Navy Decision Dodges Environmental Protections for Endangered Right Whales
Announced today, the Navy’s plans would begin construction of the range at a site adjacent to the North Atlantic right whale calving grounds and in a protected area for commercially valuable snapper-grouper. Yet, the Navy has not completed surveys of whales in the area and not obtained authorization from the National Marine Fisheries Service for its operations on the range.
“The Navy’s decision to pass off an undersea warfare training range as just a construction project is an obvious dodge of environmental protections for right whales and commercially valuable marine life,” said Catherine Wannamaker, an attorney with Southern Environmental Law Center that has been closely monitoring the process for over three years. “Proceeding with construction locks in public funds and location before the range is evaluated and approved for ship traffic, sonar, and debris near the only known nursery for right whales and within areas critical to commercially valuable marine life.”
Last year, the groups submitted comments to the U.S. Navy outlining concerns regarding the proposed Undersea Warfare Training Range on behalf of 22 public interest nonprofits. As part of the planned training, Navy ships – exempt from speed restrictions recently implemented by the government to protect endangered right whales – would pass through the calving ground when traveling between the bases and proposed training area. The Navy plans to conduct 470 annual exercises on the training range with up to three vessels and two aircraft engaged in simulated warfare. Ships and aircraft would travel to the range from Mayport, FL, and Kings Bay, GA.
Ship strikes are the single largest cause of death for right whales. During 2006, five whales were killed or injured by ship strikes or entanglements in an endangered population. Low flying aircraft are also a source of harassment to right whale mothers and calves which use these shallow, calm waters as a nursing ground each winter.
The Navy’s plans include deployment of non-explosive exercise torpedoes, target submarine simulators, and various forms of active and passive sonar. An assortment of debris will be introduced into the area and left behind as a result of training activities, including 3,000 sonobuoys per year, exercise torpedoes and control wires, parachute assemblages, and ballast.
Entanglements are another known cause of death for endangered right whales and sea turtles. According to scientists, approximately 10 to 30 percent of the right whale population is entangled each year. Once entangled, animals have trouble eating, breathing or swimming, all of which can have fatal results.
Ingestion of marine debris traveling the ocean’s currents and littering beaches is also a known, potentially fatal threat to endangered sea turtles.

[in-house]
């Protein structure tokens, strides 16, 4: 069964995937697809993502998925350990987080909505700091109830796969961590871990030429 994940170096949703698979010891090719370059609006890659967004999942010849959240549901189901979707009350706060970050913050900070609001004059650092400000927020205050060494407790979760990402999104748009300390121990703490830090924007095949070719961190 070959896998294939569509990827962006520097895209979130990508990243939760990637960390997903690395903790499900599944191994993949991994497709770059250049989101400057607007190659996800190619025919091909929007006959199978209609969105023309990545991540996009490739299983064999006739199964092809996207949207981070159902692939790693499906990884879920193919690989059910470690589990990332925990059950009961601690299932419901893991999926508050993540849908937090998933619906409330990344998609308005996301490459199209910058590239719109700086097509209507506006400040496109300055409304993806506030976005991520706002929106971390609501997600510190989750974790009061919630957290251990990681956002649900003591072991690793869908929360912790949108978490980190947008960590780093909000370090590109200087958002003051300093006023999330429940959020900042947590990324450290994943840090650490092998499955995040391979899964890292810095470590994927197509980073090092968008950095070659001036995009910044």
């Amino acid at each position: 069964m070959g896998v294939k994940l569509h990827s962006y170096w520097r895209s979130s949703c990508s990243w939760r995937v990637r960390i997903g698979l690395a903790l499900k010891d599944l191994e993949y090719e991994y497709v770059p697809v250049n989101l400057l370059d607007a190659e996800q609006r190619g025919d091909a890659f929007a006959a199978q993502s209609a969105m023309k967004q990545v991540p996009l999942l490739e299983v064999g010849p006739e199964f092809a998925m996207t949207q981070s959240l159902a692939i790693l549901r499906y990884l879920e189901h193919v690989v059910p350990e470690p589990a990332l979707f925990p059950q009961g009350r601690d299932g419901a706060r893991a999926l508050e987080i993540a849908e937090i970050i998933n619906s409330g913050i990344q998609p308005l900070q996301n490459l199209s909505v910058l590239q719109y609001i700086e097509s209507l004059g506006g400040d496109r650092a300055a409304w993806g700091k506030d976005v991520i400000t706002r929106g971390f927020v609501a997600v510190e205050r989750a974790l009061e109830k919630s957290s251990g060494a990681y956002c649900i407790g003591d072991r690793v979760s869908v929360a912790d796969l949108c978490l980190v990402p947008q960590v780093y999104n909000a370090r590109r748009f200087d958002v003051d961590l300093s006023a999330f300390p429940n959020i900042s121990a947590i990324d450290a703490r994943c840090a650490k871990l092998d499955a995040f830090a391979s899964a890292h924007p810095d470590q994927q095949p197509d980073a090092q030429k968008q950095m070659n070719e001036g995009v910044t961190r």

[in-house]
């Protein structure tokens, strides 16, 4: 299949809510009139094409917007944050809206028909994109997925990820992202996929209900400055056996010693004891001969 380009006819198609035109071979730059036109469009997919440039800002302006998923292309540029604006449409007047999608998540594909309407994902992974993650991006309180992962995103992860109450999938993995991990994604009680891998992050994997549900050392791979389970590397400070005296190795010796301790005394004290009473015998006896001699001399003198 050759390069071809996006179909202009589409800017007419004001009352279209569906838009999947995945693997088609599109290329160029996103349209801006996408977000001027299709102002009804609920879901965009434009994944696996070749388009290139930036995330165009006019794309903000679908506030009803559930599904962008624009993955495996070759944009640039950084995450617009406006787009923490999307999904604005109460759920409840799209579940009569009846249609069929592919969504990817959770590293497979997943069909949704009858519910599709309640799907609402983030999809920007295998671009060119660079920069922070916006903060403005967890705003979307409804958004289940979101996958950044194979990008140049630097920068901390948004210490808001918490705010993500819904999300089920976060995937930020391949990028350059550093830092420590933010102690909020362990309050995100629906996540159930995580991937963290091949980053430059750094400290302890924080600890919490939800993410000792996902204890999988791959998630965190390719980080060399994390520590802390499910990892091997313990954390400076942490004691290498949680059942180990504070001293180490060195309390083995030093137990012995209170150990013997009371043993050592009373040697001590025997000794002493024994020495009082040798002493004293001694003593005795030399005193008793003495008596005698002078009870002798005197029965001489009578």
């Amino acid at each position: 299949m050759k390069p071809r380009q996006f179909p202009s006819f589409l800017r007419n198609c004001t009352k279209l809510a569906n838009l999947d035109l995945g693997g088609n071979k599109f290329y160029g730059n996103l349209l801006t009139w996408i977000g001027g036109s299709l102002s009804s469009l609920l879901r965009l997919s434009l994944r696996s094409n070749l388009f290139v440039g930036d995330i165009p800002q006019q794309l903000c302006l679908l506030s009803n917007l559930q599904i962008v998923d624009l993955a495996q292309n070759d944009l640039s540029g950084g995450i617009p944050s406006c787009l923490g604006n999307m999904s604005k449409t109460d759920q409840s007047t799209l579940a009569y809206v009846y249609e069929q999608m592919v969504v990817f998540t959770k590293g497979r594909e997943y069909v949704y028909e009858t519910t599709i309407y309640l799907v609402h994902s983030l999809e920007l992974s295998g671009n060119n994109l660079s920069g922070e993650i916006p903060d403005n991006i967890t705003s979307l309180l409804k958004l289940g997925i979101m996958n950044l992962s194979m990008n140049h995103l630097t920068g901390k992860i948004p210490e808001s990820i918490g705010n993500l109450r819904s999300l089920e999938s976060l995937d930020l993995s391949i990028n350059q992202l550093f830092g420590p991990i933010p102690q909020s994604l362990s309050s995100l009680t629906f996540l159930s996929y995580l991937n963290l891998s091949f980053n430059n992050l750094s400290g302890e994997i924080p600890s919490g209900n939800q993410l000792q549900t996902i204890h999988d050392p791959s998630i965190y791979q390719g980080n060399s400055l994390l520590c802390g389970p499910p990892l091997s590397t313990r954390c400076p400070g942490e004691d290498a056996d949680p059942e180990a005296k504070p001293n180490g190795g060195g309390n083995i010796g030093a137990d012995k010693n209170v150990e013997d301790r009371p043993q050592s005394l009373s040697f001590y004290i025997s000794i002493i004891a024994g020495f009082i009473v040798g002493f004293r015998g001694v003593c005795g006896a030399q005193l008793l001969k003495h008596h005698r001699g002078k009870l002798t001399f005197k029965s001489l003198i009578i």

According to its own documents, environmental impacts were not part of the Navy’s criteria in selecting a site for its warfare training range. Despite the state of Georgia’s objection to the proposal and concerns raised by environmental groups and the state of Florida, the Navy rejected numerous recommended measures that could have lessened the environmental impact of its activities. Although the Navy does not plan to use sonar within the critical habitat, it has not proposed any mitigation for sonar likely to travel from the training range into the calving ground during the calving season.
While the Navy states that construction will not take place during the calving season, the Record of Decision does not analyze the impacts of operations on the range to right whales and other endangered species. Before the full project can proceed and operations can begin, the U.S. Navy must receive a letter of authorization from the National Marine Fisheries Service for harassment of these species.
Comments by the groups follow.
"There is no room for error with right whales," said Sierra Weaver, attorney for Defenders of Wildlife. "Rather than push forward with a decision based on limited information and limited analysis about possible effects to this species, the Navy needs to go back and do it right."
“The Navy selected the worst possible site for this range. These waters are home to a stunning array of biodiversity, including some of the ocean’s most threatened creatures: the critically endangered North Atlantic right whale, blue whales, and leatherback and loggerhead sea turtles,” said Katie Renshaw, an attorney with Earthjustice. “Before this project goes any further, we need to know how it will affect these animals. That’s the law.”
"It is irresponsible of the Navy to overlook the risk that the construction and operation of this project poses to endangered whales and sea turtles," said Sharon Young, field director of The HSUS.
"The Navy's plan to build a sonar training range next to right whale critical habitat without incorporating relevant survey data into its decision is like building a house next to a river without checking to see if it’s in the floodplain - potentially disastrous,” said Taryn Kiekow, attorney, Natural Resources Defense Council. “The Navy has fast-tracked the planning process for the range, and in the process disregarded environmental laws designed to prohibit this from happening."
Defenders of Wildlife is dedicated to the protection of all native animals and plants in their natural communities. With more than 1 million members and activists, Defenders of Wildlife is a leading advocate for innovative solutions to safeguard our wildlife heritage for generations to come. For more information, visit www.defenders.org.
Contact(s):Sierra Weaver, Defenders of Wildlife, (202) 772-3274
Catherine Wannamaker, Southern Environmental Law Center, (404) 521-9900
Katie Renshaw, Earthjustice, (202) 667-4500 x220
Kristen Eastman, The Humane Society of the United States, (301) 721-6440
Taryn Kiekow, Natural Resources Defense Council, (310) 434-2300